I smiled a nostalgic smile and allowed my eyes to drift open again. I rested my arms on the window and leaned my chin on them as the limo drove on. There were several small villas peppered over the landscape, their lights twinkling in the distance. They must have been the winemakers’ residences. It was not only the Bella Collina merlot that was made on this land; other reds were too—particularly the Chianti from the region’s finest Sangiovese grapes. The Bella Collina olive oil was also up there with the best. But nothing compared to the famed merlot.
The limo turned right, and my breath caught in my throat. I lifted my head and stared disbelievingly at the property ahead. Bella Collina was a veritable Palace of Versailles tucked away in the Umbrian wilderness.
“Mio Dio,” I whispered as I took in the imposing stone structure, the sweeping steps and the vast number of windows set in the building’s walls. Large pillars of red-veined marble flanked the entrance. Cypress trees framed the estate as if it were the shining star of a fine Renaissance painting. Sculptures of famed Savona monarchs of old stood proudly on the manicured lawns, and strategically placed lighting illuminated the sheer perfection of every piece of topiary.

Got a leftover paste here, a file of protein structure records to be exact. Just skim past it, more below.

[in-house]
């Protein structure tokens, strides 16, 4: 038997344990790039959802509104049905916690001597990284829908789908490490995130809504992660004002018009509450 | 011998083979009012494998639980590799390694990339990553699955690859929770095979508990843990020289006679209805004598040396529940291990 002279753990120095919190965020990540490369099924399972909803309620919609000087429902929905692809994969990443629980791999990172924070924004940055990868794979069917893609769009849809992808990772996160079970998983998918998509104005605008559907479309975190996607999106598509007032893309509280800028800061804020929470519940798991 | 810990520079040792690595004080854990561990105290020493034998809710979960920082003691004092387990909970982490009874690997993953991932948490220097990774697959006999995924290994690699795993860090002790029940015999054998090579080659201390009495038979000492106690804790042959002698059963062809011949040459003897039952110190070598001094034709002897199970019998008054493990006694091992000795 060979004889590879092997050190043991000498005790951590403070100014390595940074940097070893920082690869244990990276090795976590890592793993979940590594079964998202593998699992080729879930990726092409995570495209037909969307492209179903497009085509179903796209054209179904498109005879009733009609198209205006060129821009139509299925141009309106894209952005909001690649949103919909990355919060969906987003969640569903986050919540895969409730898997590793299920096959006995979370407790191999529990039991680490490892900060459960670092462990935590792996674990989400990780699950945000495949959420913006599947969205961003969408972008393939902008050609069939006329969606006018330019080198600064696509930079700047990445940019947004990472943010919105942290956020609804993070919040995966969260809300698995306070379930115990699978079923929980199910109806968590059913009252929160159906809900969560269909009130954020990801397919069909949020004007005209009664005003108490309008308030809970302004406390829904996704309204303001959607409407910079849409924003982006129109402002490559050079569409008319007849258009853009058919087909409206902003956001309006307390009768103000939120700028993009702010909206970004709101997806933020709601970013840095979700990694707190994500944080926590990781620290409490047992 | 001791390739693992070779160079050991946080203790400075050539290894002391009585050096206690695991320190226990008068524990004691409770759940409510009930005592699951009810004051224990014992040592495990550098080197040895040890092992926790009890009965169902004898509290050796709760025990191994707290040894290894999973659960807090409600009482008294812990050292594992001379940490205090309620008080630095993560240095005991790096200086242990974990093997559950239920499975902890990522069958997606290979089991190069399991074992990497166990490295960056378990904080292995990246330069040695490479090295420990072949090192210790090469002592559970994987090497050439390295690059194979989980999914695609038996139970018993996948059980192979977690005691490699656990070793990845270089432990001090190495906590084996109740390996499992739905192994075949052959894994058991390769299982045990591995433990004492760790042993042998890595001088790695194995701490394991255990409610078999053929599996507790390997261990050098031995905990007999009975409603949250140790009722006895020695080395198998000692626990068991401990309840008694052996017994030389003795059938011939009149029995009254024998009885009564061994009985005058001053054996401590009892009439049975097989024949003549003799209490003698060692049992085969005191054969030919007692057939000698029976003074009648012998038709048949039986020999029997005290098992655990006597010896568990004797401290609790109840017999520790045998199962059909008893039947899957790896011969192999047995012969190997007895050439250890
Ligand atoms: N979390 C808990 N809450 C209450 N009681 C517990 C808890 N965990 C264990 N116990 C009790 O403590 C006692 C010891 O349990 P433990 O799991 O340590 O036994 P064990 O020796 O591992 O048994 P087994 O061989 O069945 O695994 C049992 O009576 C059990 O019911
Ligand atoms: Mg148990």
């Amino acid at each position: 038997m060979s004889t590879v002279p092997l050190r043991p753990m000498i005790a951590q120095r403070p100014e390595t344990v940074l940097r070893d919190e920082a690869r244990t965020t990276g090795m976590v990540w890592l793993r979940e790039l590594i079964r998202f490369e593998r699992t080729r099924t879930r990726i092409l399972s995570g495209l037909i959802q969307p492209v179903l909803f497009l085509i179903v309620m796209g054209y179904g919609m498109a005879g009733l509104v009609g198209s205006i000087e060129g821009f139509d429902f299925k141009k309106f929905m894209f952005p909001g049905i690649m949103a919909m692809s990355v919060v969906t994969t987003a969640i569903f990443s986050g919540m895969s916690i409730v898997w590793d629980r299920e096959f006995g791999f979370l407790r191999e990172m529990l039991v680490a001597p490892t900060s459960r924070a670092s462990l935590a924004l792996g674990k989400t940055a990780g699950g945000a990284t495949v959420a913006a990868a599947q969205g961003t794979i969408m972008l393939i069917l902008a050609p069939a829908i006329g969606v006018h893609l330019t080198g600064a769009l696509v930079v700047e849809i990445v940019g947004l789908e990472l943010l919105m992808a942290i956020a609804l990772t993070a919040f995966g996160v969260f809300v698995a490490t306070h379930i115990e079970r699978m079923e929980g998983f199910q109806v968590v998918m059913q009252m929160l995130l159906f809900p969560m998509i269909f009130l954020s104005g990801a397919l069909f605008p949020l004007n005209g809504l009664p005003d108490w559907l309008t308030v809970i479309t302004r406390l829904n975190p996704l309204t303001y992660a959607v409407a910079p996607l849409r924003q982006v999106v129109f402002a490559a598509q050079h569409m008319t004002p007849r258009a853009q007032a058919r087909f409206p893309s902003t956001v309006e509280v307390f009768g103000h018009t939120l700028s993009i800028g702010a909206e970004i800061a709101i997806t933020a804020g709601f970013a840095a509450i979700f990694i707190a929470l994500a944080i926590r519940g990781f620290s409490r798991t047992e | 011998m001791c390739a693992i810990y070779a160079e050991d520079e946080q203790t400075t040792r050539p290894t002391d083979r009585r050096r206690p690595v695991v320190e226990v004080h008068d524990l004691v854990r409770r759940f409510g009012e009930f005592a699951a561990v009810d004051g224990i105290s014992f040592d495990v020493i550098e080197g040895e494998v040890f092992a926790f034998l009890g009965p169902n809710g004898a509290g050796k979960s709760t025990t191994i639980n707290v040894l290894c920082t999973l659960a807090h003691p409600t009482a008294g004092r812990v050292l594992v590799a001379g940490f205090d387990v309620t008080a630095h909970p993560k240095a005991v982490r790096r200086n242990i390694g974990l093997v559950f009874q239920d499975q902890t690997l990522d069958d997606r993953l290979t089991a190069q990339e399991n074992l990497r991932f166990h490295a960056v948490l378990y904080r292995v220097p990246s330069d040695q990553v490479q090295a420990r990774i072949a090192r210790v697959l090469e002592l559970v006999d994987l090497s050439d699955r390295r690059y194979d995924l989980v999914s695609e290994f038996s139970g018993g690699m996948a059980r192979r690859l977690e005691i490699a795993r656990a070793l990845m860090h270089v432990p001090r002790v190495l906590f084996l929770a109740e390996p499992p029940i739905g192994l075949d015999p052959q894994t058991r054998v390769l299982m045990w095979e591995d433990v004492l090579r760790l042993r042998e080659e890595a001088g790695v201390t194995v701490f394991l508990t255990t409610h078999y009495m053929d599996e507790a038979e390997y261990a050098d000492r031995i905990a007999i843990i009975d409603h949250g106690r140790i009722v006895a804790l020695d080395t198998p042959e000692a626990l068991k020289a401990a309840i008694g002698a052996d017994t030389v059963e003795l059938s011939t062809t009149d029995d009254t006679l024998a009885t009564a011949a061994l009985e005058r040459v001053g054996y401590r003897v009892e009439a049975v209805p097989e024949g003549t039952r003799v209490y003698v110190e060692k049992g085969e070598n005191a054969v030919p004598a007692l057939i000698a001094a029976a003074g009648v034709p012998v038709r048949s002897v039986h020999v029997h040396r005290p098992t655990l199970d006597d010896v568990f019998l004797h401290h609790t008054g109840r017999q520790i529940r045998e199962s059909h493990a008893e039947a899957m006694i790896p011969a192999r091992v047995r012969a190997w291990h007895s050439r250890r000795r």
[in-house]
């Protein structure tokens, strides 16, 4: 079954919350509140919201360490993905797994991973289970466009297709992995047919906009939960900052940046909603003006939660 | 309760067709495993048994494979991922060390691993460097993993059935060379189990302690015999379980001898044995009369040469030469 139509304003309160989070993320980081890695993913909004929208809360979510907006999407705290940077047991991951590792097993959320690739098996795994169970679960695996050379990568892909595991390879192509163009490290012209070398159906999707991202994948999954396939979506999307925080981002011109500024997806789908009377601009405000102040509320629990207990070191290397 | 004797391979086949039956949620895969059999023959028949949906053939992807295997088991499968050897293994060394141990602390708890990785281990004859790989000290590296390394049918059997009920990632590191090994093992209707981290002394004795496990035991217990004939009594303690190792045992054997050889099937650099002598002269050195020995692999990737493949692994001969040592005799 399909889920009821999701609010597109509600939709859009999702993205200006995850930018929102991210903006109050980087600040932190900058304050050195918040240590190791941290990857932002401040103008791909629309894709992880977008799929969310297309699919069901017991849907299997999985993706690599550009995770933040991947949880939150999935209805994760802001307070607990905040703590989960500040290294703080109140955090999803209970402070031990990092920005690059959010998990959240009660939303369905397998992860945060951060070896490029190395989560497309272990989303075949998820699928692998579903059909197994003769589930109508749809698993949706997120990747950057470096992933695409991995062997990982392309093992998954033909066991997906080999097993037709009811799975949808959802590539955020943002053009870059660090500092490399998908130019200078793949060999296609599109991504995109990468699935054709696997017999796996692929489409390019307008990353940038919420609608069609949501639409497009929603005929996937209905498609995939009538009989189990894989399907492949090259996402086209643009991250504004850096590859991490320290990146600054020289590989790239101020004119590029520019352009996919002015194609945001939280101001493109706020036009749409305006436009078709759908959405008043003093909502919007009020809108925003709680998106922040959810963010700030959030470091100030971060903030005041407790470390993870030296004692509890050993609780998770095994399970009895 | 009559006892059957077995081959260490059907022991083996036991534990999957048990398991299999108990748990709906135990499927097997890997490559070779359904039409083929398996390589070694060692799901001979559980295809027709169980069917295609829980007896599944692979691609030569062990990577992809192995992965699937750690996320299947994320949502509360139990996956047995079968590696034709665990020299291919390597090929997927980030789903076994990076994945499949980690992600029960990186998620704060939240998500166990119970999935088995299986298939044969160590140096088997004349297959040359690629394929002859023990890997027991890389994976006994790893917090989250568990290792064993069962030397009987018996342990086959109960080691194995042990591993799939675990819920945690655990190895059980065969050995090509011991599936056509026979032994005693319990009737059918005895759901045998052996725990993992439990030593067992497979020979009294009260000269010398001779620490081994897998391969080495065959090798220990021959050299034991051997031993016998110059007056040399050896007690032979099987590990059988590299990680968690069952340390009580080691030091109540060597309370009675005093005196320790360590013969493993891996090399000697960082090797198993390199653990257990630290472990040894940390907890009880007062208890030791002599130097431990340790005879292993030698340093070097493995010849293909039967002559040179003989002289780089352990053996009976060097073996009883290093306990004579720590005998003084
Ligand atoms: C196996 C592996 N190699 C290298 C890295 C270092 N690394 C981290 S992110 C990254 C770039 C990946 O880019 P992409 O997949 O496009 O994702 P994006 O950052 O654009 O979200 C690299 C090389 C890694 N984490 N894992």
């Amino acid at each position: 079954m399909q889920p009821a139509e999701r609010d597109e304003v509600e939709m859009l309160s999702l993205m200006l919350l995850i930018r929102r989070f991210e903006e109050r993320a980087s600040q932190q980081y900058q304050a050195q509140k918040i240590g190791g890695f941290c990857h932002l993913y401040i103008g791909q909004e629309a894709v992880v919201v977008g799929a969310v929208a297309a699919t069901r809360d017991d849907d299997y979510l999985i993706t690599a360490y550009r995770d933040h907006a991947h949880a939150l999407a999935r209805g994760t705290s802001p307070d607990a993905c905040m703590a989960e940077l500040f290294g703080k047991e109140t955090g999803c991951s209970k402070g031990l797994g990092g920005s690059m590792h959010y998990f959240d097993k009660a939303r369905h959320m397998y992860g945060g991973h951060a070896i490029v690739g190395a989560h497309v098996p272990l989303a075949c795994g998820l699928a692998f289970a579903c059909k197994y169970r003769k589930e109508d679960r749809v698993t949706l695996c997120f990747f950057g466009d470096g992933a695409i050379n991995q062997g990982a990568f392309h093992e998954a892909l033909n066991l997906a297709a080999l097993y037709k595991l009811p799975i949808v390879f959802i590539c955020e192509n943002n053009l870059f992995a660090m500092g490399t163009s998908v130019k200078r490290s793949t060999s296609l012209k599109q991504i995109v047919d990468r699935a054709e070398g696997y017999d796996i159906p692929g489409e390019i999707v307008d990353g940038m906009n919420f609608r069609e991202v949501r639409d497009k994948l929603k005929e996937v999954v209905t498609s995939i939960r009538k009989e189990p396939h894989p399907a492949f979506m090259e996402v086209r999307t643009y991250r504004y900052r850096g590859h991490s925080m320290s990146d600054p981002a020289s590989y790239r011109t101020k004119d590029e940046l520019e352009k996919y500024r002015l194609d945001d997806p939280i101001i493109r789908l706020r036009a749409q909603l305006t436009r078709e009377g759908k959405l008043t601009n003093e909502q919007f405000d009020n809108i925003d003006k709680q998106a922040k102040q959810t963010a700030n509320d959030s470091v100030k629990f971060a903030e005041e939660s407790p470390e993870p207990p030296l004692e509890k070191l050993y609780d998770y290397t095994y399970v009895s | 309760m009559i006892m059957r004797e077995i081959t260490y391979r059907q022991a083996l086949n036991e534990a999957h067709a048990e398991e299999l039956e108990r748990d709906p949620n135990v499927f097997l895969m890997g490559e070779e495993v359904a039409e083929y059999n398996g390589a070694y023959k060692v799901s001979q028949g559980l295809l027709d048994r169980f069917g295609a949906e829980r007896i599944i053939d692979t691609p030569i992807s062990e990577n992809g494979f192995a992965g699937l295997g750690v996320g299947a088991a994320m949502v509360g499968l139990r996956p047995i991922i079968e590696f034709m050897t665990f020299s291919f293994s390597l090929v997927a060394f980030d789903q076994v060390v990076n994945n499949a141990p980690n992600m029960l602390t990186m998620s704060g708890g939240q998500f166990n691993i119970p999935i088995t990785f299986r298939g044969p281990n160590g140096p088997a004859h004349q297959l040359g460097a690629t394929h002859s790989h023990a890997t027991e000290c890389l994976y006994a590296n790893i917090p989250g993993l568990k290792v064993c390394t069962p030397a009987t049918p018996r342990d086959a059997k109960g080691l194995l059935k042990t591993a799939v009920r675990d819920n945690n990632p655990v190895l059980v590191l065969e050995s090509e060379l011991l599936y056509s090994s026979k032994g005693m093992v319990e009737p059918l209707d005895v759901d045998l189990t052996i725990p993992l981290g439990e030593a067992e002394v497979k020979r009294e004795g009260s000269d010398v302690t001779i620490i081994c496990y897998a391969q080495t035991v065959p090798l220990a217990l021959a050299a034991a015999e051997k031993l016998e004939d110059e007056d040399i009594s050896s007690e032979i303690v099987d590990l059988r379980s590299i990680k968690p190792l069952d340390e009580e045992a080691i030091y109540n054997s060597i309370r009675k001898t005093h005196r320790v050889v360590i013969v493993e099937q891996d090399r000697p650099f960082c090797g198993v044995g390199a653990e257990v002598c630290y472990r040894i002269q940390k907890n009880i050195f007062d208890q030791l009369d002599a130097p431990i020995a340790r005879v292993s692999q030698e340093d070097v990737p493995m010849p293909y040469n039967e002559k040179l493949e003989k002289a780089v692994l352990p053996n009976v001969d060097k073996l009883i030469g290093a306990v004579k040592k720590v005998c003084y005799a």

As a child, I had been to the Palazzo Savona in Florence. It was widely regarded to be one of the finest estates in all of Italy, if not western Europe. But this . . . this . . . there were no words. It was perfectly placed, as if it had always been there. As if it had grown naturally from the Umbrian earth just as sure as the vines and woods that kept this architectural treasure hidden from view.
Tillie Cole hails from a small town in the North-East of England. She grew up on a farm with her English mother, Scottish father and older sister and a multitude of rescue animals. As soon as she could, Tillie left her rural roots for the bright lights of the big city.
After graduating from Newcastle University with a BA Hons in Religious Studies, Tillie followed her Professional Rugby player husband around the world for a decade, becoming a teacher in between and thoroughly enjoyed teaching High School students Social Studies before putting pen to paper, and finishing her first novel. Tillie has now settled in Austin, Texas, where she is finally able to sit down and write, throwing herself into fantasy worlds and the fabulous minds of her characters.
Tillie is both an independent and traditionally published author, and writes many genres including: Contemporary Romance, Dark Romance, Young Adult and New Adult novels.
When she is not writing, Tillie enjoys nothing more than curling up on her couch watching movies, drinking far too much coffee, while convincing herself that she really doesn’t need that extra square of chocolate.
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Have you read A Veil Of Vines yet?
What did you think?